It’s hard to hear anything amid the chatter of excited children and the clatter of plastic bricks.
At The Royal Blind School in Edinburgh, a classroom has just taken a special delivery all the way from Denmark.
Toy giant Lego has created a new braille version of its famous building blocks, constructed especially for vision-impaired children, and the Scots youngsters are among the first in the UK to try the prototypes.
One voice pipes up amid the buzz.
“D…A…D,” he exclaims, as he feels a few blocks scattered on the table before him. “I can spell ‘dad’ with these.”
That moment, along with a few others, demonstrates why these colourful bricks might quite literally be a game-changer.
This Lego is not only a satisfying tactile toy but also a valuable tool to make learning fun for vision impaired children.
The toys are such a hit that teachers find it difficult to prise the prototype blocks away from eight-year-old Bo Cox, from Glasgow. Now he’s determined to gather enough lettered bricks for his own personal special project.
“I think the Lego was actually quite surprising,” he says.
“I’m impressed at how they managed to put the Braille dots on them.
“It was difficult at first to work out the dots but now I’m much better at using them. I’m going to put the whole alphabet here.”
Bo deftly identifies the bricks from the box in front of him and arranges them in order from the letter A onwards, on to a plastic base.
Each coloured block features a letter of the alphabet printed alongside an embossed braille version made from the familiar Lego circular studs.
Also included are numbers and some maths symbols. These bricks have been handmade before they go into mass production around the world next year. At the moment, though, they are so rare that they’ve been sent to the school by special tracked delivery, and need to be returned in a few days’ time. Staff are under strict instructions to not lose a single brick.
One teacher points out that, as well as learning, the bricks’ design means they can be used by both sighted and vision-impaired children, playing side by side.
Pam Young, a chartered teacher at the Royal Blind School, is impressed by the prototype bricks, and their potential.
“When children are learning to read Braille, it’s a complete mystery to the sighted kids that are alongside them,” she says.
“And it looks so complicated and so difficult, that it’s almost impossible for those children to understand what it is they’re doing.
“I think this is a bit of an opportunity for the children and their sighted peers to learn a little bit about Braille in a fun way. Now they can play together.”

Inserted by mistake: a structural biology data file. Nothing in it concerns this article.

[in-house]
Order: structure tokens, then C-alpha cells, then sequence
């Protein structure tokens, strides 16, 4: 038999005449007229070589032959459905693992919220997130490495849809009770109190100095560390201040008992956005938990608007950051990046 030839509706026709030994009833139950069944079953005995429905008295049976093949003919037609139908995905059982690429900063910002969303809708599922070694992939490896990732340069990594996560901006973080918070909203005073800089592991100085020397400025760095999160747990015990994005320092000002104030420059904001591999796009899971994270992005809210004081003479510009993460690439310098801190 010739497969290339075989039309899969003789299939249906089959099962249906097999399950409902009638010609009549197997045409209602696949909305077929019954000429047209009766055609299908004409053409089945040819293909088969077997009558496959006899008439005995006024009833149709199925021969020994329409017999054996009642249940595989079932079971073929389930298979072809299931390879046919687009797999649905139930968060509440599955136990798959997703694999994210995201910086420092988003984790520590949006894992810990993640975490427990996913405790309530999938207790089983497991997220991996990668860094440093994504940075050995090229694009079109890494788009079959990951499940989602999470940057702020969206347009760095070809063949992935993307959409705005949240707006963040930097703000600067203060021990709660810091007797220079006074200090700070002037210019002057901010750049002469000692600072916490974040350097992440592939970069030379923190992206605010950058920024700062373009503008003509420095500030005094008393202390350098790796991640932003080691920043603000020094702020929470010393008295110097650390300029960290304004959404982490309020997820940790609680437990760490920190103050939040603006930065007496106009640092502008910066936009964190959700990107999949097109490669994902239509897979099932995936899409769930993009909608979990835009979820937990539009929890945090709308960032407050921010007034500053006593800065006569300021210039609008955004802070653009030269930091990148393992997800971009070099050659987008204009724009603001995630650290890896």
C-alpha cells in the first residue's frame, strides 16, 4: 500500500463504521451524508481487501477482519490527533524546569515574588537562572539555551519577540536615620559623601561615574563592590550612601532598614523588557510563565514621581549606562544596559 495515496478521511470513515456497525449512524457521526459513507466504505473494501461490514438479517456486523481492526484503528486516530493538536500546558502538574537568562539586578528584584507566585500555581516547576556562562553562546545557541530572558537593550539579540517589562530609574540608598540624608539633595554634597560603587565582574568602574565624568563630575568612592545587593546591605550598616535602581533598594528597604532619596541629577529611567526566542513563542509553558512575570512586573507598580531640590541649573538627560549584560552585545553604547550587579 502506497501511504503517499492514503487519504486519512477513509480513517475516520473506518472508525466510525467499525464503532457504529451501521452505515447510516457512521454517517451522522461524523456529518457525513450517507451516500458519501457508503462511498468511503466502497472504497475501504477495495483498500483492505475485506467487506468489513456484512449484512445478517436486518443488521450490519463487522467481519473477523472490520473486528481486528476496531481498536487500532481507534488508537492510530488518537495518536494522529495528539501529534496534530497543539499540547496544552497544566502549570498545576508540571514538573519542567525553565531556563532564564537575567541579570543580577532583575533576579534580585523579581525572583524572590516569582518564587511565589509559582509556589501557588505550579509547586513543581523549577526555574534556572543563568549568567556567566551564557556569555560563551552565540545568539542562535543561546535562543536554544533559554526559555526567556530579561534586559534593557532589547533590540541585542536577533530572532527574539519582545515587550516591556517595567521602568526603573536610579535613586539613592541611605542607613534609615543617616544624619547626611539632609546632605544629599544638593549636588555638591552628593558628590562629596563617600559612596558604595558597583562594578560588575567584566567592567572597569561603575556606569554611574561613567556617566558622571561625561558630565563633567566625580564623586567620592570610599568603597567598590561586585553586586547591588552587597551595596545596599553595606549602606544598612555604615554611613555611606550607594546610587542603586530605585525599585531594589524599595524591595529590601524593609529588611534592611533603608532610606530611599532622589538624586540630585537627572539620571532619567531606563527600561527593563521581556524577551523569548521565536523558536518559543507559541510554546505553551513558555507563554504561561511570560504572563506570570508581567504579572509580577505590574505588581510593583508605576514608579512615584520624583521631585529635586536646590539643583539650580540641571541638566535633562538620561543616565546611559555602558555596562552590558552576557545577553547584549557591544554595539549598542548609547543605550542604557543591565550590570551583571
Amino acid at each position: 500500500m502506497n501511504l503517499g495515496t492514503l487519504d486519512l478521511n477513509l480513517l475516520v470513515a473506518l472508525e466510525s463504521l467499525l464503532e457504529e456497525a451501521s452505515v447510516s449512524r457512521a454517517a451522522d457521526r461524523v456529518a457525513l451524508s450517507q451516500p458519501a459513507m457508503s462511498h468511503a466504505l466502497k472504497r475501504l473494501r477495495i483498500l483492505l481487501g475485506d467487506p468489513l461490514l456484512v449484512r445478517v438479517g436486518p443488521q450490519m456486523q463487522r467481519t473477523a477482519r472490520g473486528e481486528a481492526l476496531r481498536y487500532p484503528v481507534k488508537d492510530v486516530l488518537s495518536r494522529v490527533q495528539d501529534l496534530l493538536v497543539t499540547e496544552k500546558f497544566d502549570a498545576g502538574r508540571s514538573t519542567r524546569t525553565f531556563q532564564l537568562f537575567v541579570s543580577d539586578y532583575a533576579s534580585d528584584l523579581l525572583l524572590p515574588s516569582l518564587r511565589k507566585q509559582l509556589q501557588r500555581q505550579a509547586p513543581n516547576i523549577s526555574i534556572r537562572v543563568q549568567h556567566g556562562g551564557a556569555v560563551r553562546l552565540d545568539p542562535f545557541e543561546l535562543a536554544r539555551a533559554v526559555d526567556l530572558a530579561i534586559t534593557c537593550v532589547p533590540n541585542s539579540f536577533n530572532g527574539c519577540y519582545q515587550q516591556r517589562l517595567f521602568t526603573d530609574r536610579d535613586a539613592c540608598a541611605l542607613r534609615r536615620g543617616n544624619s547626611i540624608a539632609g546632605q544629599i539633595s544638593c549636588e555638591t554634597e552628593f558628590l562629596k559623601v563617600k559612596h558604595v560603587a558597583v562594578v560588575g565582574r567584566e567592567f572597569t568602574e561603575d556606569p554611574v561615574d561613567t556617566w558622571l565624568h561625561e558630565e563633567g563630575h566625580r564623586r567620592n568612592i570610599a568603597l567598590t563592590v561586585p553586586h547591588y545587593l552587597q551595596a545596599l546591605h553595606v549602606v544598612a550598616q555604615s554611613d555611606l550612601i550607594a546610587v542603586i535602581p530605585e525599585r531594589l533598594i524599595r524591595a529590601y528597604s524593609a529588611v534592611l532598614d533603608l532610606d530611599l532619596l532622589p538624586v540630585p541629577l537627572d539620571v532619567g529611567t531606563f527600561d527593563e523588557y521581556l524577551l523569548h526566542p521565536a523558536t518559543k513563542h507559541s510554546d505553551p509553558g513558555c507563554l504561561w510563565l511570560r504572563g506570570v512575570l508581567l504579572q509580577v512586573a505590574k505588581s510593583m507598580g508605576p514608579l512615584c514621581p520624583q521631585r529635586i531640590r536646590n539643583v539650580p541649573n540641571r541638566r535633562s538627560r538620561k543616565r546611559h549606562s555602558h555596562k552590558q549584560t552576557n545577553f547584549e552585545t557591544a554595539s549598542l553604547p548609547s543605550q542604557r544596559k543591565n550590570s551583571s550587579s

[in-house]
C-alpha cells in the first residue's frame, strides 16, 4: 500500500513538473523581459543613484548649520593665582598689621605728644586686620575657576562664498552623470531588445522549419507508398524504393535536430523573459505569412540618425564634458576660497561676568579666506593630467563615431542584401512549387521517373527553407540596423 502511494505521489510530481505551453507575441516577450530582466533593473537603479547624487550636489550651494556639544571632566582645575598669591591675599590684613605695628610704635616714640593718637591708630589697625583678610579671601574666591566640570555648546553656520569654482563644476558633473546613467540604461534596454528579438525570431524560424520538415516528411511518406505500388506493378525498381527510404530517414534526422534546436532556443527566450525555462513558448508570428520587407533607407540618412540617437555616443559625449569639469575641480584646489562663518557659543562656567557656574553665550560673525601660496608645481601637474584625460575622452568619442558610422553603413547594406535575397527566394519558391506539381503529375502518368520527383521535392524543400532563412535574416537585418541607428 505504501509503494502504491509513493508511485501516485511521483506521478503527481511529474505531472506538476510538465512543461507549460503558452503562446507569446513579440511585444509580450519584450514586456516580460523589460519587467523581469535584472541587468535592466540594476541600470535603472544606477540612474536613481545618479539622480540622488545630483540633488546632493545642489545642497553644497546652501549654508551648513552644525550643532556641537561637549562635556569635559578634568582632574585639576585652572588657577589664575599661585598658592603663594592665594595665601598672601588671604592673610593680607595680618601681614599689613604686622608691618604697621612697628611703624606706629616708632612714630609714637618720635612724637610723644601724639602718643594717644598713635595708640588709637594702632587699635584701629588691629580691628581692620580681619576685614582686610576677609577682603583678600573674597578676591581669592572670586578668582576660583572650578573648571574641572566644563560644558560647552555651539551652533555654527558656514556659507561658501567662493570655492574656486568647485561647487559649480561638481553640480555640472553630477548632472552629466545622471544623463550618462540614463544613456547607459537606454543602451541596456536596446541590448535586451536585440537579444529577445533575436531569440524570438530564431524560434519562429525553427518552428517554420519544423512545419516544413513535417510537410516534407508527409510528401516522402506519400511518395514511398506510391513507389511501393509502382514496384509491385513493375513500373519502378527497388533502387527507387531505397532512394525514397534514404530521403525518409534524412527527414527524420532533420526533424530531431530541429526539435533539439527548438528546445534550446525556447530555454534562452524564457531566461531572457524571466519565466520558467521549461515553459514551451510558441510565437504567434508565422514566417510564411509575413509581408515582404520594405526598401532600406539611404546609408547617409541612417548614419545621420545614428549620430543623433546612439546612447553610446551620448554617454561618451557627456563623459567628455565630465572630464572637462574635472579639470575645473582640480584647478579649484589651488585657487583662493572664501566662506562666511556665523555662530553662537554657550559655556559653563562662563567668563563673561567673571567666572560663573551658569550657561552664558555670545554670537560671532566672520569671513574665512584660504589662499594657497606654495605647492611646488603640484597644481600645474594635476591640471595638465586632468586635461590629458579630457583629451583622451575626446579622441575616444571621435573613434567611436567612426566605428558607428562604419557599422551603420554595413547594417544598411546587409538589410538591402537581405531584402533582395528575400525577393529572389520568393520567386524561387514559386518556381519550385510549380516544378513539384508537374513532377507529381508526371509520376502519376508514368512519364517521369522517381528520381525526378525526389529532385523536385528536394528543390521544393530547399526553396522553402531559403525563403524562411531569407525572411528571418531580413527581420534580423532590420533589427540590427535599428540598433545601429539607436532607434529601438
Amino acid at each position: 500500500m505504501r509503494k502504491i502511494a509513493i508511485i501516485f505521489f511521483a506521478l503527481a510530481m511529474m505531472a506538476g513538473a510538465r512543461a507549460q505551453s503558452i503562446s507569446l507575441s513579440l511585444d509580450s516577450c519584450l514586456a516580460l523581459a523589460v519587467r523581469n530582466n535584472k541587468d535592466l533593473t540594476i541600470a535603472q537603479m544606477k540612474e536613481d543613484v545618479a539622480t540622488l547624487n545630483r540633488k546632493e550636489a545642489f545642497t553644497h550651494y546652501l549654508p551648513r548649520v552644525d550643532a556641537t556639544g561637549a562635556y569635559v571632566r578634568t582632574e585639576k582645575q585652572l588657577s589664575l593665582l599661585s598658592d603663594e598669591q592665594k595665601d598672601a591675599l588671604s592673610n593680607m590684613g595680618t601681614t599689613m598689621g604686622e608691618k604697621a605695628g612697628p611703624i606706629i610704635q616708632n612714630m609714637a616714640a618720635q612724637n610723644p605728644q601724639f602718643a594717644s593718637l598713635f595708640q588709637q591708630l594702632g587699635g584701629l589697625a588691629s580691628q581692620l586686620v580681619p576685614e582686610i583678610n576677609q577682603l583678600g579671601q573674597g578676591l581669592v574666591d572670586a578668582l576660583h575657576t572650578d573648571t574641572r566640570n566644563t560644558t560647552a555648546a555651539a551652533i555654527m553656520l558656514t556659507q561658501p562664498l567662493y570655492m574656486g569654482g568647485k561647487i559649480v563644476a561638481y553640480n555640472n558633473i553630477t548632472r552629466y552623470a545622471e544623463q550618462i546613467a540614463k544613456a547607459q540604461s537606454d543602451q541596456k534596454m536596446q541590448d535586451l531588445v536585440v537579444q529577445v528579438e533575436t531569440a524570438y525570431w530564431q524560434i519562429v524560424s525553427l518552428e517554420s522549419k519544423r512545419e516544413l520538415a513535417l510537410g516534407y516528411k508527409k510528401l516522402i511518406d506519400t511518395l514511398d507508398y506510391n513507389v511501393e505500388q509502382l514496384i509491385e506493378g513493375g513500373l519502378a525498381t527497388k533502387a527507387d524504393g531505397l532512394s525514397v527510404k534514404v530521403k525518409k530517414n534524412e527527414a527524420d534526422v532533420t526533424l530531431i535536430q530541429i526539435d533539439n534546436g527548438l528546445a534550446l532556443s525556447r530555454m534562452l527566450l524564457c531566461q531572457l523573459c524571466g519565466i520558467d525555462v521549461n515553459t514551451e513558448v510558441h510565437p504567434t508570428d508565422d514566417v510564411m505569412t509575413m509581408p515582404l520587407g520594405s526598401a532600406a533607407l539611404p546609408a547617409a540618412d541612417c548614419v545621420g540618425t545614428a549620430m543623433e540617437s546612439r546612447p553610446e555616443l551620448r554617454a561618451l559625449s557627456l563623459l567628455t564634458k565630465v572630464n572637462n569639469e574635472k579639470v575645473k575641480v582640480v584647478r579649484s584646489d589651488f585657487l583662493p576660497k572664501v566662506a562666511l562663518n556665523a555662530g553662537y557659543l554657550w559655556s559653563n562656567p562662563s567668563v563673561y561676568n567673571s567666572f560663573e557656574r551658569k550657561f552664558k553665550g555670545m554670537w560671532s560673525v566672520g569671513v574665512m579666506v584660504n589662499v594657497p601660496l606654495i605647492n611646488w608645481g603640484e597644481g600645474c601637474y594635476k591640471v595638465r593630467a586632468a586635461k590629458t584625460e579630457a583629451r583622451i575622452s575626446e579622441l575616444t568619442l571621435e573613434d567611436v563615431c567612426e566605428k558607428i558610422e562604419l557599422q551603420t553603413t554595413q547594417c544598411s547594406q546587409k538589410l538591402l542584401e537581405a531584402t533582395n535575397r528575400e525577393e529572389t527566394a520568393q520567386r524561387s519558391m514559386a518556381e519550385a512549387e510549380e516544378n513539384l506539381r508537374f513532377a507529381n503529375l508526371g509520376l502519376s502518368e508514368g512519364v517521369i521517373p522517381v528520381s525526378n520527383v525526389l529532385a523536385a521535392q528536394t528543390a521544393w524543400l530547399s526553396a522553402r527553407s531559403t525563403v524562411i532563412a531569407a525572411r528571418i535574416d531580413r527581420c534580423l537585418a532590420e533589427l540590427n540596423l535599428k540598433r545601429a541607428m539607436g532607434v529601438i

As well as the potential for learning, a toy designed to appeal to vision-impaired children is a welcome development for parents, too.
“Parents can find it difficult to find toys for their children,” adds Pam. “They will often ask, ‘What am I going to get them for Christmas?’”
While some children eagerly stack bricks, a game of bingo breaks out, based on letters rather than numbers. For the teachers, seeing Braille being used like this is an encouraging sign.
Tomorrow marks the beginning of National Braille Week, which promotes the language.
Over the past decade, it has fallen into decline due to the rise of digital alternatives.
“Coming up with fun learning activities for children here can be a challenge, it’s a big part of the job,” says Pam. “And most qualified teachers do it really well.
“But these bricks just add another dimension, one more thing we can use to make learning fun. Even if the kids don’t understand it right from the start, it’s just wonderful that a big company like Lego has said, ‘we’re going to make these and make them inclusive’.
“Because it’s really difficult to find toys that have meaning for our kids. I’ve read a lot about their learning through play philosophy. And this is a brilliant example of that in action.”
Bo has to go to the next class, but he’s keen to find out how the bricks are made, and when he’ll get to finish his alphabet project.
“I want to ask the people at Lego how they made them,” he adds. “But can you also tell them they’re magical?”
Inventor losing his own sight
The Braille Lego bricks were designed with the help of a man who is gradually losing his own sight.
Morten Bonde, art director at the Danish toy giant, lives with a genetic eye condition that is gradually impairing his vision.
“Experiencing reactions from pupils and teachers to braille bricks has been hugely inspirational and reminded me that the only limitations I will meet in my life are those I create in my own mind,” he said.
“We know braille users become more independent, have a higher level of education and better employment opportunities.
“The bricks will be distributed, free of charge, to select organisations who support young, vision-impaired people.”
Stine Storm, of the charitable Lego Foundation, said: “The Foundation is all about learning through play.
“This will be a tool that can help to teach braille to children, and it will enable a blind child to learn next to a sighted child.
“We are now mould-making so we can produce the bricks in different languages.
“We aim to have it ready for children to use in Scotland at the beginning of the school year in August next year.
“The demand is huge, we want all pupils who need it to have access to it.
“It’s simply an early learning tool.
“It will be able to be used to help with maths, science, biology.
“We really want it to give braille a boost, it’s still such an important tool for learning and at Lego we hope that the braille bricks will help to bring braille to more young people.”
National Braille Week runs from October 7 to 13 and is organised by the Royal Blind charity. www.royalblind.org/national-braille-week